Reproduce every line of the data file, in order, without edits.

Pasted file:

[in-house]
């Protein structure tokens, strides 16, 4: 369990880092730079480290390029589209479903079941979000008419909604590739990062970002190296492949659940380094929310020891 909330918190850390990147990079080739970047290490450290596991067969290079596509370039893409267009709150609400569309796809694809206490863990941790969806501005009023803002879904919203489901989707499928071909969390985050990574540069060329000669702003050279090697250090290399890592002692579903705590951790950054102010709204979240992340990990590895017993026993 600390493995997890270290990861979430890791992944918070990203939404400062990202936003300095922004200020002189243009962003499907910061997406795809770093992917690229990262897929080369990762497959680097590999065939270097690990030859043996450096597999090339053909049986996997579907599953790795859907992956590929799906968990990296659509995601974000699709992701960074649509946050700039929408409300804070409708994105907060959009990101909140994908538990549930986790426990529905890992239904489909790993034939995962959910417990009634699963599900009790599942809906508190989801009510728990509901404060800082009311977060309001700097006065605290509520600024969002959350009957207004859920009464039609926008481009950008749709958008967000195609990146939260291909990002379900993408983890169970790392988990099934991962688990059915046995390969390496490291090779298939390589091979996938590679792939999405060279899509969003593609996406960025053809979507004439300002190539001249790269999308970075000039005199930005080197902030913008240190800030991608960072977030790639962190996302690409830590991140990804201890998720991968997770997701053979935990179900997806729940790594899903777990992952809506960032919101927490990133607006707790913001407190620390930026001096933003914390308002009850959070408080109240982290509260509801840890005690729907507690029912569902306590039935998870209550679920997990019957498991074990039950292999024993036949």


[in-house]
């Protein structure tokens, strides 16, 4: 369990880092730079480290390029589209479903079941979000008419909604590739990062970002190296492949659940380094929310020891 909330918190850390990147990079080739970047290490450290596991067969290079596509370039893409267009709150609400569309796809694809206490863990941790969806501005009023803002879904919203489901989707499928071909969390985050990574540069060329000669702003050279090697250090290399890592002692579903705590951790950054102010709204979240992340990990590895017993026993 600390493995997890270290990861979430890791992944918070990203939404400062990202936003300095922004200020002189243009962003499907910061997406795809770093992917690229990262897929080369990762497959680097590999065939270097690990030859043996450096597999090339053909049986996997579907599953790795859907992956590929799906968990990296659509995601974000699709992701960074649509946050700039929408409300804070409708994105907060959009990101909140994908538990549930986790426990529905890992239904489909790993034939995962959910417990009634699963599900009790599942809906508190989801009510728990509901404060800082009311977060309001700097006065605290509520600024969002959350009957207004859920009464039609926008481009950008749709958008967000195609990146939260291909990002379900993408983890169970790392988990099934991962688990059915046995390969390496490291090779298939390589091979996938590679792939999405060279899509969003593609996406960025053809979507004439300002190539001249790269999308970075000039005199930005080197902030913008240190800030991608960072977030790639962190996302690409830590991140990804201890998720991968997770997701053979935990179900997806729940790594899903777990992952809506960032919101927490990133607006707790913001407190620390930026001096933003914390308002009850959070408080109240982290509260509801840890005690729907507690029912569902306590039935998870209550679920997990019957498991074990039950292999024993036949």